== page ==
Uterine leiomyomas (ULs) are benign tumors that are a major burden to women's health. A genome-wide association study on 15,453 UL cases and 392,628 controls was performed, followed by replication of the genomic risk in six cohorts. Effects of the risk alleles were evaluated in view of molecular and clinical characteristics. 22 loci displayed a genome-wide significant association. The likely predisposition genes could be grouped to two biological processes. Genes involved in genome stability were represented by TERT, TERC, OBFC1 - highlighting the role of telomere maintenance - TP53 and ATM. Genes involved in genitourinary development, WNT4, WT1, SALL1, MED12, ESR1, GREB1, FOXO1, DMRT1 and uterine stem cell marker antigen CD44, formed another strong subgroup. The combined risk contributed by the 22 loci was associated with MED12 mutation-positive tumors. The findings link genes for uterine development and genetic stability to leiomyomagenesis, and in part explain the more frequent occurrence of UL in women of African origin.

9.
Int J Mol Sci ; 19(9)2018 Aug 21.
Artigo em Inglês | MEDLINE | ID: mdl-30134598

RESUMO

Thymidylate synthase (TYMS) is a crucial enzyme for DNA synthesis. TYMS expression is regulated by its antisense mRNA, ENOSF1. Disrupted regulation may promote uncontrolled DNA synthesis and tumor growth. We sought to replicate our previously reported association between rs495139 in the TYMS-ENOSF1 3' gene region and increased risk of mucinous ovarian carcinoma (MOC) in an independent sample. Genotypes from 24,351 controls to 15,000 women with invasive OC, including 665 MOC, were available. We estimated per-allele odds ratios (OR) and 95% confidence intervals (CI) using unconditional logistic regression, and meta-analysis when combining these data with our previous report. The association between rs495139 and MOC was not significant in the independent sample (OR = 1.09; 95% CI = 0.97⁻1.22; p = 0.15; N = 665 cases). Meta-analysis suggested a weak association (OR = 1.13; 95% CI = 1.03⁻1.24; p = 0.01; N = 1019 cases). No significant association with risk of other OC histologic types was observed (p = 0.05 for tumor heterogeneity). In expression quantitative trait locus (eQTL) analysis, the rs495139 allele was positively associated with ENOSF1 mRNA expression in normal tissues of the gastrointestinal system, particularly esophageal mucosa (r = 0.51, p = 1.7 × 10-28), and nonsignificantly in five MOC tumors. The association results, along with inconclusive tumor eQTL findings, suggest that a true effect of rs495139 might be small.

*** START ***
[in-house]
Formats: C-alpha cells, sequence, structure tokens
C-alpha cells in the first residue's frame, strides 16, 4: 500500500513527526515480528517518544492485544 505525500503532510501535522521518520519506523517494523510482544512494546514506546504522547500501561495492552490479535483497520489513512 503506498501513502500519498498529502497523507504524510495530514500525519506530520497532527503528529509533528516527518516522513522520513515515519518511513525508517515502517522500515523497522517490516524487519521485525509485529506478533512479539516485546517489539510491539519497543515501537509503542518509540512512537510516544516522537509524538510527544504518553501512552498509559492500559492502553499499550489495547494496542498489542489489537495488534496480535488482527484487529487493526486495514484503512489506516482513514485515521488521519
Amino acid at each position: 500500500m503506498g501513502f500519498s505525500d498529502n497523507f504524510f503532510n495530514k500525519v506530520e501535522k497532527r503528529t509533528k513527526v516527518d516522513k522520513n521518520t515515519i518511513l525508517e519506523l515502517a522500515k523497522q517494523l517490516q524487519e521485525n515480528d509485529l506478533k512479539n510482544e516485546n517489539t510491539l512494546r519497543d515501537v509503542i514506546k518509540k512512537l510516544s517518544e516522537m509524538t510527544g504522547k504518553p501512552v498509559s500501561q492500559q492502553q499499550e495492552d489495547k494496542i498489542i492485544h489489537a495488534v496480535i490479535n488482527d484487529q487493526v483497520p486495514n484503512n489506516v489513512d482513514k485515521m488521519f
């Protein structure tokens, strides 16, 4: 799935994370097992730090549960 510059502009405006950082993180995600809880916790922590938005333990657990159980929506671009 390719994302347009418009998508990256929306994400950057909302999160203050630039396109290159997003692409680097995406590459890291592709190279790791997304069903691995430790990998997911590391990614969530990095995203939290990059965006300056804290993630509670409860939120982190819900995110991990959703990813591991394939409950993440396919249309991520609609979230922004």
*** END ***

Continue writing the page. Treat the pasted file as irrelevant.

10.
Cancer Res ; 78(18): 5419-5430, 2018 Sep 15.
Artigo em Inglês | MEDLINE | ID: mdl-30054336

RESUMO

Large-scale genome-wide association studies (GWAS) have identified approximately 35 loci associated with epithelial ovarian cancer (EOC) risk. The majority of GWAS-identified disease susceptibility variants are located in noncoding regions, and causal genes underlying these associations remain largely unknown. Here, we performed a transcriptome-wide association study to search for novel genetic loci and plausible causal genes at known GWAS loci. We used RNA sequencing data (68 normal ovarian tissue samples from 68 individuals and 6,124 cross-tissue samples from 369 individuals) and high-density genotyping data from European descendants of the Genotype-Tissue Expression (GTEx V6) project to build ovarian and cross-tissue models of genetically regulated expression using elastic net methods. We evaluated 17,121 genes for their cis-predicted gene expression in relation to EOC risk using summary statistics data from GWAS of 97,898 women, including 29,396 EOC cases. With a Bonferroni-corrected significance level of P < 2.2 × 10-6, we identified 35 genes, including FZD4 at 11q14.2 (Z = 5.08, P = 3.83 × 10-7, the cross-tissue model; 1 Mb away from any GWAS-identified EOC risk variant), a potential novel locus for EOC risk. All other 34 significantly associated genes were located within 1 Mb of known GWAS-identified loci, including 23 genes at 6 loci not previously linked to EOC risk. Upon conditioning on nearby known EOC GWAS-identified variants, the associations for 31 genes disappeared and three genes remained (P < 1.47 × 10-3). These data identify one novel locus (FZD4) and 34 genes at 13 known EOC risk loci associated with EOC risk, providing new insights into EOC carcinogenesis.Significance: Transcriptomic analysis of a large cohort confirms earlier GWAS loci and reveals FZD4 as a novel locus associated with EOC risk. Cancer Res; 78(18); 5419-30. ©2018 AACR.